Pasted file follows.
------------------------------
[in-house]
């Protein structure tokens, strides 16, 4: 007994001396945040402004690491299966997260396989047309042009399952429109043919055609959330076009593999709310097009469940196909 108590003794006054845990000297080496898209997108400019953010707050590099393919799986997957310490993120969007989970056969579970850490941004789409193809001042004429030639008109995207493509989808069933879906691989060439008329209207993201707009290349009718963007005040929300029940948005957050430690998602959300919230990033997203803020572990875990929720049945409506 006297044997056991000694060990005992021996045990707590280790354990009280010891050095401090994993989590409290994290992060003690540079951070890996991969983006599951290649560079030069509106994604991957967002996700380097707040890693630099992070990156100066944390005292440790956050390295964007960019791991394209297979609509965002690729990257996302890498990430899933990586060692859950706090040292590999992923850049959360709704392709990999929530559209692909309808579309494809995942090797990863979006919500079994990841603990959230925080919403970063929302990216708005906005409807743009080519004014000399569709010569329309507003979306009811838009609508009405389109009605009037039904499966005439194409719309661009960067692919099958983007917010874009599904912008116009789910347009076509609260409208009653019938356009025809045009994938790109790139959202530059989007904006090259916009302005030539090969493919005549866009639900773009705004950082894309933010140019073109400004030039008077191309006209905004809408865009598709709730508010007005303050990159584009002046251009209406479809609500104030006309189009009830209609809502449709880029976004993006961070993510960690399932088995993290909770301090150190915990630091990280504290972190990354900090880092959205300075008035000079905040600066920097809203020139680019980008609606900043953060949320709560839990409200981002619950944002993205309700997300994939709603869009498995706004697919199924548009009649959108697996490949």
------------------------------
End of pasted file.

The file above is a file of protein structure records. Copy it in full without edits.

[in-house]
């Protein structure tokens, strides 16, 4: 007994001396945040402004690491299966997260396989047309042009399952429109043919055609959330076009593999709310097009469940196909 108590003794006054845990000297080496898209997108400019953010707050590099393919799986997957310490993120969007989970056969579970850490941004789409193809001042004429030639008109995207493509989808069933879906691989060439008329209207993201707009290349009718963007005040929300029940948005957050430690998602959300919230990033997203803020572990875990929720049945409506 006297044997056991000694060990005992021996045990707590280790354990009280010891050095401090994993989590409290994290992060003690540079951070890996991969983006599951290649560079030069509106994604991957967002996700380097707040890693630099992070990156100066944390005292440790956050390295964007960019791991394209297979609509965002690729990257996302890498990430899933990586060692859950706090040292590999992923850049959360709704392709990999929530559209692909309808579309494809995942090797990863979006919500079994990841603990959230925080919403970063929302990216708005906005409807743009080519004014000399569709010569329309507003979306009811838009609508009405389109009605009037039904499966005439194409719309661009960067692919099958983007917010874009599904912008116009789910347009076509609260409208009653019938356009025809045009994938790109790139959202530059989007904006090259916009302005030539090969493919005549866009639900773009705004950082894309933010140019073109400004030039008077191309006209905004809408865009598709709730508010007005303050990159584009002046251009209406479809609500104030006309189009009830209609809502449709880029976004993006961070993510960690399932088995993290909770301090150190915990630091990280504290972190990354900090880092959205300075008035000079905040600066920097809203020139680019980008609606900043953060949320709560839990409200981002619950944002993205309700997300994939709603869009498995706004697919199924548009009649959108697996490949």